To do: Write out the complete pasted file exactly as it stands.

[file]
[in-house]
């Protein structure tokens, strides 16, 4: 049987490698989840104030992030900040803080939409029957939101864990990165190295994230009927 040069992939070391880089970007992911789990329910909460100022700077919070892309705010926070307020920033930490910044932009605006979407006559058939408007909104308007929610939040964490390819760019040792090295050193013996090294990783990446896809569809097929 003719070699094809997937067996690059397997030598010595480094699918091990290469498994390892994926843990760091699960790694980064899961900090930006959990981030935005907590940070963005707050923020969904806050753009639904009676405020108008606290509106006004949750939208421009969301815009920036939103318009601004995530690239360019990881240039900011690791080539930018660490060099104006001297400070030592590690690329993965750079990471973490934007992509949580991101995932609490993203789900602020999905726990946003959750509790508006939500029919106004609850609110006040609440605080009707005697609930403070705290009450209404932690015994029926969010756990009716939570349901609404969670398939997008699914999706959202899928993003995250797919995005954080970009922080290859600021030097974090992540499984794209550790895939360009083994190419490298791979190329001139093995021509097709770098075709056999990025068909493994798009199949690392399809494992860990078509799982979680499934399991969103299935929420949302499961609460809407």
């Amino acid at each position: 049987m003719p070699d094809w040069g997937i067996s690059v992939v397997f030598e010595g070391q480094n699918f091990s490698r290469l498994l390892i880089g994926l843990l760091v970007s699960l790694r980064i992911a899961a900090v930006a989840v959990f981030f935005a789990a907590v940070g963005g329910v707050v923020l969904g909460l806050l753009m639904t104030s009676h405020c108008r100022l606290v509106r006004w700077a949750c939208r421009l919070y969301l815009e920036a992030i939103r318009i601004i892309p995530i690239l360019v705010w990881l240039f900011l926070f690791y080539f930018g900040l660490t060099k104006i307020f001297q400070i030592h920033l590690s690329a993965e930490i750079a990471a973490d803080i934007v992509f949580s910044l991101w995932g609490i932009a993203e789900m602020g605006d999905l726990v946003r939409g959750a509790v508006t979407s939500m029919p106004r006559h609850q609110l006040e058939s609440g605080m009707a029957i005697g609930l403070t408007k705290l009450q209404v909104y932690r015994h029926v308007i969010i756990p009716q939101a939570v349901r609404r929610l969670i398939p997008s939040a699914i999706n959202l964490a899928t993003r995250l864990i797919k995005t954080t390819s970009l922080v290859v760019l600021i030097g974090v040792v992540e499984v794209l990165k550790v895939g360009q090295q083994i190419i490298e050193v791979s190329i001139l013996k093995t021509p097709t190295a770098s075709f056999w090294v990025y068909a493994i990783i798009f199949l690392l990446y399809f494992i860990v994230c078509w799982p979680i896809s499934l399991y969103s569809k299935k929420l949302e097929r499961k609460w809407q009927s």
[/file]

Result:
[in-house]
């Protein structure tokens, strides 16, 4: 049987490698989840104030992030900040803080939409029957939101864990990165190295994230009927 040069992939070391880089970007992911789990329910909460100022700077919070892309705010926070307020920033930490910044932009605006979407006559058939408007909104308007929610939040964490390819760019040792090295050193013996090294990783990446896809569809097929 003719070699094809997937067996690059397997030598010595480094699918091990290469498994390892994926843990760091699960790694980064899961900090930006959990981030935005907590940070963005707050923020969904806050753009639904009676405020108008606290509106006004949750939208421009969301815009920036939103318009601004995530690239360019990881240039900011690791080539930018660490060099104006001297400070030592590690690329993965750079990471973490934007992509949580991101995932609490993203789900602020999905726990946003959750509790508006939500029919106004609850609110006040609440605080009707005697609930403070705290009450209404932690015994029926969010756990009716939570349901609404969670398939997008699914999706959202899928993003995250797919995005954080970009922080290859600021030097974090992540499984794209550790895939360009083994190419490298791979190329001139093995021509097709770098075709056999990025068909493994798009199949690392399809494992860990078509799982979680499934399991969103299935929420949302499961609460809407």
């Amino acid at each position: 049987m003719p070699d094809w040069g997937i067996s690059v992939v397997f030598e010595g070391q480094n699918f091990s490698r290469l498994l390892i880089g994926l843990l760091v970007s699960l790694r980064i992911a899961a900090v930006a989840v959990f981030f935005a789990a907590v940070g963005g329910v707050v923020l969904g909460l806050l753009m639904t104030s009676h405020c108008r100022l606290v509106r006004w700077a949750c939208r421009l919070y969301l815009e920036a992030i939103r318009i601004i892309p995530i690239l360019v705010w990881l240039f900011l926070f690791y080539f930018g900040l660490t060099k104006i307020f001297q400070i030592h920033l590690s690329a993965e930490i750079a990471a973490d803080i934007v992509f949580s910044l991101w995932g609490i932009a993203e789900m602020g605006d999905l726990v946003r939409g959750a509790v508006t979407s939500m029919p106004r006559h609850q609110l006040e058939s609440g605080m009707a029957i005697g609930l403070t408007k705290l009450q209404v909104y932690r015994h029926v308007i969010i756990p009716q939101a939570v349901r609404r929610l969670i398939p997008s939040a699914i999706n959202l964490a899928t993003r995250l864990i797919k995005t954080t390819s970009l922080v290859v760019l600021i030097g974090v040792v992540e499984v794209l990165k550790v895939g360009q090295q083994i190419i490298e050193v791979s190329i001139l013996k093995t021509p097709t190295a770098s075709f056999w090294v990025y068909a493994i990783i798009f199949l690392l990446y399809f494992i860990v994230c078509w799982p979680i896809s499934l399991y969103s569809k299935k929420l949302e097929r499961k609460w809407q009927s």